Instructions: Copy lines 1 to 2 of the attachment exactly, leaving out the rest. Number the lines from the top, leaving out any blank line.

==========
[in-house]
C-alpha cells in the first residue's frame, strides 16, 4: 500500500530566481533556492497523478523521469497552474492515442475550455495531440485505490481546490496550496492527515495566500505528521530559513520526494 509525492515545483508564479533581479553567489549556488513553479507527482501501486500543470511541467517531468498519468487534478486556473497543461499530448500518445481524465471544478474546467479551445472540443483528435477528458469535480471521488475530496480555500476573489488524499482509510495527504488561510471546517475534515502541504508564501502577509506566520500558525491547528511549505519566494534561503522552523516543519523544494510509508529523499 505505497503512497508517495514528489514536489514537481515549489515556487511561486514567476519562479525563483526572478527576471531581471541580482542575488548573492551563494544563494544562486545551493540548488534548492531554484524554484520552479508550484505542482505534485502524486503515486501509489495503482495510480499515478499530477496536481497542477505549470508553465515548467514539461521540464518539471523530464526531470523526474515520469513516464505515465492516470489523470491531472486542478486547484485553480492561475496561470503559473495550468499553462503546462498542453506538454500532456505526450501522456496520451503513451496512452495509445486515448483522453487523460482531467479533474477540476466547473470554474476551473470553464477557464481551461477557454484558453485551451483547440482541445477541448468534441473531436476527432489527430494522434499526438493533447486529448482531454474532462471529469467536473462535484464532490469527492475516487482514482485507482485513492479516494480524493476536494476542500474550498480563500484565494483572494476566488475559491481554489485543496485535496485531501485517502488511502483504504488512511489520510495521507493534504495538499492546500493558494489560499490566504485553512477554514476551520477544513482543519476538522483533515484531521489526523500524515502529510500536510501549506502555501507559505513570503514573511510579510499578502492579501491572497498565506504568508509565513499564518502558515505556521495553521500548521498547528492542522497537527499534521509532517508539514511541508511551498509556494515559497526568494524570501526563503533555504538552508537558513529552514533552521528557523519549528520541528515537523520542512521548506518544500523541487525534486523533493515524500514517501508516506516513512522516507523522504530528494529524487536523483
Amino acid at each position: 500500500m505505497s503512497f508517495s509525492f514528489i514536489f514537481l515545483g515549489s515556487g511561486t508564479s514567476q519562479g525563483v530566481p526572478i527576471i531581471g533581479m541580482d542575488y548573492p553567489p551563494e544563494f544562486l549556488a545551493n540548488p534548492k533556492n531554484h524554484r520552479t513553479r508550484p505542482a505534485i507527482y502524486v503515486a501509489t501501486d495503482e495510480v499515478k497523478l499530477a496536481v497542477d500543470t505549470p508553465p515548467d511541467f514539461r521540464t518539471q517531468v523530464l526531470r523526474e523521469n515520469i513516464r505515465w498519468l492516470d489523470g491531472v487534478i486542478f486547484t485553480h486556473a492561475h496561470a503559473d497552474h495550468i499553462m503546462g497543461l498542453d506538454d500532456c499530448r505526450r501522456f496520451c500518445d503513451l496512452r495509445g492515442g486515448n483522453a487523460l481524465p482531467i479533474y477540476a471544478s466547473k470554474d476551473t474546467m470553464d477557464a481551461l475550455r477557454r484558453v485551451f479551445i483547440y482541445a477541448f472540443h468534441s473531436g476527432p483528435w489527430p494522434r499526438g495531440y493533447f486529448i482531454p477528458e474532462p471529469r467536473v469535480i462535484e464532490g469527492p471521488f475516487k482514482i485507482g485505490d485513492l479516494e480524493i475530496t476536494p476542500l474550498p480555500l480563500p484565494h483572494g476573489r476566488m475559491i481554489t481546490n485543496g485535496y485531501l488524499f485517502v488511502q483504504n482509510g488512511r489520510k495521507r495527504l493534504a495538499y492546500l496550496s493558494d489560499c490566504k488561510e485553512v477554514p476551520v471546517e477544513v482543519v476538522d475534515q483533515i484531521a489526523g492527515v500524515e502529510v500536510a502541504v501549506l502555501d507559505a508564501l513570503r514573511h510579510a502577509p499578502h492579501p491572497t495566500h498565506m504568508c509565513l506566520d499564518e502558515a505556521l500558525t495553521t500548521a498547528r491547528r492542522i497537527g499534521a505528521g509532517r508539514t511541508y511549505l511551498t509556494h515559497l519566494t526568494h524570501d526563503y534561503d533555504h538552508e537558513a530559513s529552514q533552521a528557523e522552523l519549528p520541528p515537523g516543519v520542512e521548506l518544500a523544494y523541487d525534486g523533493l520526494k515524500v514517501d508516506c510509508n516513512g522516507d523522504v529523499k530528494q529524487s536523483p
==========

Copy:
[in-house]
C-alpha cells in the first residue's frame, strides 16, 4: 500500500530566481533556492497523478523521469497552474492515442475550455495531440485505490481546490496550496492527515495566500505528521530559513520526494 509525492515545483508564479533581479553567489549556488513553479507527482501501486500543470511541467517531468498519468487534478486556473497543461499530448500518445481524465471544478474546467479551445472540443483528435477528458469535480471521488475530496480555500476573489488524499482509510495527504488561510471546517475534515502541504508564501502577509506566520500558525491547528511549505519566494534561503522552523516543519523544494510509508529523499 505505497503512497508517495514528489514536489514537481515549489515556487511561486514567476519562479525563483526572478527576471531581471541580482542575488548573492551563494544563494544562486545551493540548488534548492531554484524554484520552479508550484505542482505534485502524486503515486501509489495503482495510480499515478499530477496536481497542477505549470508553465515548467514539461521540464518539471523530464526531470523526474515520469513516464505515465492516470489523470491531472486542478486547484485553480492561475496561470503559473495550468499553462503546462498542453506538454500532456505526450501522456496520451503513451496512452495509445486515448483522453487523460482531467479533474477540476466547473470554474476551473470553464477557464481551461477557454484558453485551451483547440482541445477541448468534441473531436476527432489527430494522434499526438493533447486529448482531454474532462471529469467536473462535484464532490469527492475516487482514482485507482485513492479516494480524493476536494476542500474550498480563500484565494483572494476566488475559491481554489485543496485535496485531501485517502488511502483504504488512511489520510495521507493534504495538499492546500493558494489560499490566504485553512477554514476551520477544513482543519476538522483533515484531521489526523500524515502529510500536510501549506502555501507559505513570503514573511510579510499578502492579501491572497498565506504568508509565513499564518502558515505556521495553521500548521498547528492542522497537527499534521509532517508539514511541508511551498509556494515559497526568494524570501526563503533555504538552508537558513529552514533552521528557523519549528520541528515537523520542512521548506518544500523541487525534486523533493515524500514517501508516506516513512522516507523522504530528494529524487536523483